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South Carolina native Mick Ayres, 62, has spent a third of his life performing and making friends at Disney’s Hilton Head Island Resort. On Nov. 3, his 22-year-long career at the resort ended with a five-minute phone call.
“We became like family to each other, and they really meant it,” Ayres said. “What I think is the real tragedy about everything that happened is it’s not that Disney wanted to move on and do something different. I can understand that, but the choice was being made by people that had never come and seen anything I did.”
Ayres, known as B’Lou Crabbe to his loyal fans, and his dog, Shadow, a golden retriever, have been fixtures at Disney’s Hilton Head Island Resort for nearly two decades. Ayres declined to reveal Shadow’s age because “the last time I asked a girl how old she was, I nearly got bit,” he said.
When the pandemic hit, Ayres said, he and Shadow were sent home. He said he was told over the course of 20 months by the resort that they “couldn’t wait” to have him back. The resort continued to pay for Shadow’s veterinary visits, food and grooming, according to Ayres, and he honored his contract by not taking nearby gigs in anticipation of his return. This, he said, was especially hard because the pandemic nearly “obliterated” the entertainment industry, and him along with it.
“I’m not saying I’m all that and a bag of chips, that makes me feel like I’m vain about this,” Ayres said. “I’m not. I just think we were doing something very wonderful that they couldn’t get in Orlando.”
Grace Stepp, general manager of the resort, did not respond to a request for comment. Disney’s public relations team did not respond to calls from The Island Packet and Beaufort Gazette. The Walt Disney World Guest Services team’s automatic response system said the team is beginning the “process of researching.”
In his time at the resort, Ayres met 6-year-olds he watched “grow up, go to school, go to proms and get their hearts broken” who now bring their own children back.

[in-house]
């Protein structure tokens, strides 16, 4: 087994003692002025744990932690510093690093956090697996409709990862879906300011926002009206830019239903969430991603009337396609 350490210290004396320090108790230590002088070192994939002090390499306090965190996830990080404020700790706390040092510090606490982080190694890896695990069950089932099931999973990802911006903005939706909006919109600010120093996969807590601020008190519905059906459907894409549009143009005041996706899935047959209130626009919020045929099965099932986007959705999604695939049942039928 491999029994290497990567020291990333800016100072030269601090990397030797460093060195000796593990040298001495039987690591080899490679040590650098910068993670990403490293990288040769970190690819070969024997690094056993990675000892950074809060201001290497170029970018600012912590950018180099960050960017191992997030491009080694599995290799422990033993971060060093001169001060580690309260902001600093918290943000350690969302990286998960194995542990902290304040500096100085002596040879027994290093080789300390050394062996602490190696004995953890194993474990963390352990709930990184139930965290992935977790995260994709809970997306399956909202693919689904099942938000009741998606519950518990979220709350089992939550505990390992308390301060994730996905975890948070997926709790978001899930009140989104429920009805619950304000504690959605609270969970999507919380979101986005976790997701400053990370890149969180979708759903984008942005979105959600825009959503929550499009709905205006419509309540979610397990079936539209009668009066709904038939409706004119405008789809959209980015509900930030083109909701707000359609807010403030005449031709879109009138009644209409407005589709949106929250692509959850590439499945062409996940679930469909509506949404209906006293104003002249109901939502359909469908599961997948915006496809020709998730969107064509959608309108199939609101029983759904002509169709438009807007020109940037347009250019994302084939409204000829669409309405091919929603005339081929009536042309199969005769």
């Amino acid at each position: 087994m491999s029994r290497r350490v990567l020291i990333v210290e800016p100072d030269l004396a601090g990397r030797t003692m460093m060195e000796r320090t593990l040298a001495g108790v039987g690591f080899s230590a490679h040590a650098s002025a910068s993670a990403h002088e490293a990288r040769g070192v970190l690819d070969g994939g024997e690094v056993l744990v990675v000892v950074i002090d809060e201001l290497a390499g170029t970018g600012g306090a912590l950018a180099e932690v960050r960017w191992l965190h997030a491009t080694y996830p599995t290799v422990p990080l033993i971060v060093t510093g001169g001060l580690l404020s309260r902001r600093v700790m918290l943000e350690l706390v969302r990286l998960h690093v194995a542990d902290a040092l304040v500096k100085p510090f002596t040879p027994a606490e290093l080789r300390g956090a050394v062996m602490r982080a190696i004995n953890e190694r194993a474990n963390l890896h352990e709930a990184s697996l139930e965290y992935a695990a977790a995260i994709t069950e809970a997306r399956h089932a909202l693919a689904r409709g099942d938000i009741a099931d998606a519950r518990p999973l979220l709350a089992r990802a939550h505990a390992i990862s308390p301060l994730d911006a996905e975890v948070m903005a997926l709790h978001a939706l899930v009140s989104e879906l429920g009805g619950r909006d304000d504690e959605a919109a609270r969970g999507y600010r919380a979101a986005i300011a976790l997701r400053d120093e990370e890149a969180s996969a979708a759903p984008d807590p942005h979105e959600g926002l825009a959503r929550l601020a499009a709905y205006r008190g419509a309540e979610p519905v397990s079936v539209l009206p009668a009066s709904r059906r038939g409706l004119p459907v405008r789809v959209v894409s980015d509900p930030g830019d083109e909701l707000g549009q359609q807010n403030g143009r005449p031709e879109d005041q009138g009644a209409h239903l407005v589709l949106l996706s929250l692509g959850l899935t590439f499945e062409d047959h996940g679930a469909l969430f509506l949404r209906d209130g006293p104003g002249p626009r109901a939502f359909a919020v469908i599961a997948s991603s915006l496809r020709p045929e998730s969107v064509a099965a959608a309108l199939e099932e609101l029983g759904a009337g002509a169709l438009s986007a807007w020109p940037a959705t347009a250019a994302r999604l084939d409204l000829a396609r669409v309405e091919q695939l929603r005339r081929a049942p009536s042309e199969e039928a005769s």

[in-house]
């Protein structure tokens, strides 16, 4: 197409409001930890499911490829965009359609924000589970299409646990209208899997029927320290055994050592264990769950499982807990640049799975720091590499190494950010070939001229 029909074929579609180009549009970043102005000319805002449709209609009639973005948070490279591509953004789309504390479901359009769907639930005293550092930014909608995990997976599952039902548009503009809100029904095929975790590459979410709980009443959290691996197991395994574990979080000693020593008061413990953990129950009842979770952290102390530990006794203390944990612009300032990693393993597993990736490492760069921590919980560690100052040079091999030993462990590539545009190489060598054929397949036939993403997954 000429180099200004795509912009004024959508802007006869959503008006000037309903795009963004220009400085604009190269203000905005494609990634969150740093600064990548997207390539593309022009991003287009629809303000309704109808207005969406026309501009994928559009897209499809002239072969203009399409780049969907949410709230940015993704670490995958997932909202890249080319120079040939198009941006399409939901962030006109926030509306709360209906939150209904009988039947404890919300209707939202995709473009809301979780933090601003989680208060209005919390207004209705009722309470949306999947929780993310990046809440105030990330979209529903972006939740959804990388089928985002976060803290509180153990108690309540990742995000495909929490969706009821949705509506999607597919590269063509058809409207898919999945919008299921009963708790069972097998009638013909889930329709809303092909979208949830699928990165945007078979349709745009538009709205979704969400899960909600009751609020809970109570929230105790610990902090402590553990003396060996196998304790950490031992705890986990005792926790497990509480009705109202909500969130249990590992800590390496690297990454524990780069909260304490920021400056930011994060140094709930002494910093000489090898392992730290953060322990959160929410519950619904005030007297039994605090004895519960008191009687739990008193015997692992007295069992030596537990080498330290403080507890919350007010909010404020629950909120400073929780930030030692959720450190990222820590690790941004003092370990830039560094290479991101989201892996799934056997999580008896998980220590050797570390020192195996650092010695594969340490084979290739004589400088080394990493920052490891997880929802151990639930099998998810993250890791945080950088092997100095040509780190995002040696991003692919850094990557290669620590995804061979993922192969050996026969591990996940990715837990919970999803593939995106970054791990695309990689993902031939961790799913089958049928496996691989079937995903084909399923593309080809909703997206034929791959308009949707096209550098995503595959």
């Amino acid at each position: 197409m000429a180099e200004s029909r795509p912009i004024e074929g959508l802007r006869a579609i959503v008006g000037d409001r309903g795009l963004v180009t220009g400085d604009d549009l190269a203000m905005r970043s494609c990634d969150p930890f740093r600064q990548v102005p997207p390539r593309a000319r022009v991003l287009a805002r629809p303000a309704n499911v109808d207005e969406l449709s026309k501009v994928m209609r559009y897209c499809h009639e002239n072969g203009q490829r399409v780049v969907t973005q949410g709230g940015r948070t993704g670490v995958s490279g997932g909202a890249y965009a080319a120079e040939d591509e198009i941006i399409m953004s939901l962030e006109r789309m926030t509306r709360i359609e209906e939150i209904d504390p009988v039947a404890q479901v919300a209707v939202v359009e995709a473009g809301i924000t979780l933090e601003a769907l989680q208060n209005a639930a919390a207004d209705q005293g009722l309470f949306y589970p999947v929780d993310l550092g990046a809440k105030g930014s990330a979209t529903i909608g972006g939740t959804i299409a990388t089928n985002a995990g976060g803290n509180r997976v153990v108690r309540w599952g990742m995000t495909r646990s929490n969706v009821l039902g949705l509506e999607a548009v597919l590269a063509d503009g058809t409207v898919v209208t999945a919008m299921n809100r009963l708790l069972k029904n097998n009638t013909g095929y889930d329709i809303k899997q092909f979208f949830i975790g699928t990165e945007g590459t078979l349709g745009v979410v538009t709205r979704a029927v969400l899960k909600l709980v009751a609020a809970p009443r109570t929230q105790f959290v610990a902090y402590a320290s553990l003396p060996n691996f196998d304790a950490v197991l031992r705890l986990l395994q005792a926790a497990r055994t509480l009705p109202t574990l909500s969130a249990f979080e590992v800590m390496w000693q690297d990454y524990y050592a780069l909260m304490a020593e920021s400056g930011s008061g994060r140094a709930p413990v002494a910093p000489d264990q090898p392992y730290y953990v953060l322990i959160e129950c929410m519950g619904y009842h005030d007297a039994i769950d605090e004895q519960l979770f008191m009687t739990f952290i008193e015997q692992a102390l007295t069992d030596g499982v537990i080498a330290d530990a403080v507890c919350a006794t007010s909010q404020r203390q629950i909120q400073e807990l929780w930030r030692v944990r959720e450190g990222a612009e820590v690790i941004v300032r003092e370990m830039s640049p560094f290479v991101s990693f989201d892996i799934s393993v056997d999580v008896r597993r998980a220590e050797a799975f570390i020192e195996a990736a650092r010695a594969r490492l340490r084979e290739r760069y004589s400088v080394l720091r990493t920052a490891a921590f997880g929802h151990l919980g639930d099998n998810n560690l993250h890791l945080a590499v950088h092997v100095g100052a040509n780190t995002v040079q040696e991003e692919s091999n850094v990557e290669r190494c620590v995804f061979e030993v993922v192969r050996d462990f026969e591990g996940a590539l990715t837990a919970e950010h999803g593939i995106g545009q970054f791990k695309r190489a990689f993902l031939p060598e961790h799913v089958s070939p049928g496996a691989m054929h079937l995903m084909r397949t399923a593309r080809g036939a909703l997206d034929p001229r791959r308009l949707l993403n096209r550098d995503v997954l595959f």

“That’s the part I really miss,” Ayres said. “I was on stage all the time performing for people and ... I got to know them.”
He sang, played the fiddle, banjo-ukulele and the tin whistle in 15 to 24 shows a week at the resort. Sundays were typically big check-in days, he said, and he was often on the porch with Shadow to greet guests with music and stories about the Lowcountry, most of which were adapted from real stories compiled by his historian grandmother, Genevieve Wilcox Chandler.
“People were coming here mostly for the beach and the golf, but I wanted to be the one to say, ‘hey there is this whole underbelly of culture in the South that is beautiful,’” Ayres said. “It has to do with the Gullah folk and the richness of the history around here and everything else.”
Through his magic, music and storytelling, Ayres has made friends all across the country. He inspired a former guest from North Carolina who lost several fingers in an accident when he was younger to take up playing the banjo and the mandolin.
“I tell him, ‘I can’t do what you do, I’d have to lose some fingers to play as well as you,’” Ayres said with a boisterous laugh.
Before Disney, Ayres was in the Coast Guard from 1977 until 1981 and worked as a photojournalist. From there, he went into advertising and even had his own illustration and design company at one point, he said. He left it all behind in 1989 because he could not shake this “creative bone,” he said.
In 1999, Ayres said, he was trying out for a role as a magician in Orlando when Disney decided he would “fit like a glove” at the resort on Hilton Head.
“I remember looking at them and saying, ‘wait, you want me to perform for you guys (in) what I think of as my own backyard? Send me home!’” he said.
Since news broke that he would not be coming back, longtime guests at the resort and fans have flooded social media, heartbroken and angry that their beloved character and his dog would not be returning.
Steve Kulick, a paramedic from Pennsylvania who has been vacationing at the resort over the past 13 years, said he first started the B’Lou Crabbe and Shadow fan page nine years ago so that guests would have a place to share photos and memories. In the weeks since Ayres’ phone call, the “sleepy” fan page went from 150 members to over 1,100 members, Kulick said.
“They are the heart and soul of that resort,” Kulick said. “Now that magic has been rubbed out, and we cannot figure out what in God’s name they (Disney) are doing.”
The fans, Kulick said, have flooded both the resort and Disney Parks executives with emails and phone calls, demanding answers. They haven’t gotten any, Kulick said. Danielle Perry, of Grimsby, Canada, an administrator of the fan page, created a Change.org petition three weeks ago to get the Disney people to change their minds. As of Thursday, the petition has 4,729 signatures and counting.
If asked, Ayres would love to come back to the resort, where he “doesn’t regret a second” of the time he spent, he said.
“I’m not done,” he said. “Still a lot of magic, got a lot of stories and music in me.”